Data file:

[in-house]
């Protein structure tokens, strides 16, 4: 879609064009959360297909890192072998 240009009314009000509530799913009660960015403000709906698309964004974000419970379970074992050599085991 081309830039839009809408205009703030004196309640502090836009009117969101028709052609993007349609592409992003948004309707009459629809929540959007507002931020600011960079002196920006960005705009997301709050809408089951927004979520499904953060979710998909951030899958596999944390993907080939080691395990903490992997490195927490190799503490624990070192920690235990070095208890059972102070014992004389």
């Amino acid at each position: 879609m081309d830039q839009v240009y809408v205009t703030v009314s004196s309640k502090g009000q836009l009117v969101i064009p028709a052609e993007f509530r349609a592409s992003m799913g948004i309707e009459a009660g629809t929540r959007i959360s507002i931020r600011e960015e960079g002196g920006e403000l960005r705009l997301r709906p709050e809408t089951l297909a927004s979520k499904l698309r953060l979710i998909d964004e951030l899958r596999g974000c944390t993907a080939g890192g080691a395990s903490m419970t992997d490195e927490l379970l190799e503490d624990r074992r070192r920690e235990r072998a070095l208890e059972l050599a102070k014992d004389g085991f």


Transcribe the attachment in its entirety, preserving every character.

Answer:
[in-house]
């Protein structure tokens, strides 16, 4: 879609064009959360297909890192072998 240009009314009000509530799913009660960015403000709906698309964004974000419970379970074992050599085991 081309830039839009809408205009703030004196309640502090836009009117969101028709052609993007349609592409992003948004309707009459629809929540959007507002931020600011960079002196920006960005705009997301709050809408089951927004979520499904953060979710998909951030899958596999944390993907080939080691395990903490992997490195927490190799503490624990070192920690235990070095208890059972102070014992004389």
């Amino acid at each position: 879609m081309d830039q839009v240009y809408v205009t703030v009314s004196s309640k502090g009000q836009l009117v969101i064009p028709a052609e993007f509530r349609a592409s992003m799913g948004i309707e009459a009660g629809t929540r959007i959360s507002i931020r600011e960015e960079g002196g920006e403000l960005r705009l997301r709906p709050e809408t089951l297909a927004s979520k499904l698309r953060l979710i998909d964004e951030l899958r596999g974000c944390t993907a080939g890192g080691a395990s903490m419970t992997d490195e927490l379970l190799e503490d624990r074992r070192r920690e235990r072998a070095l208890e059972l050599a102070k014992d004389g085991f």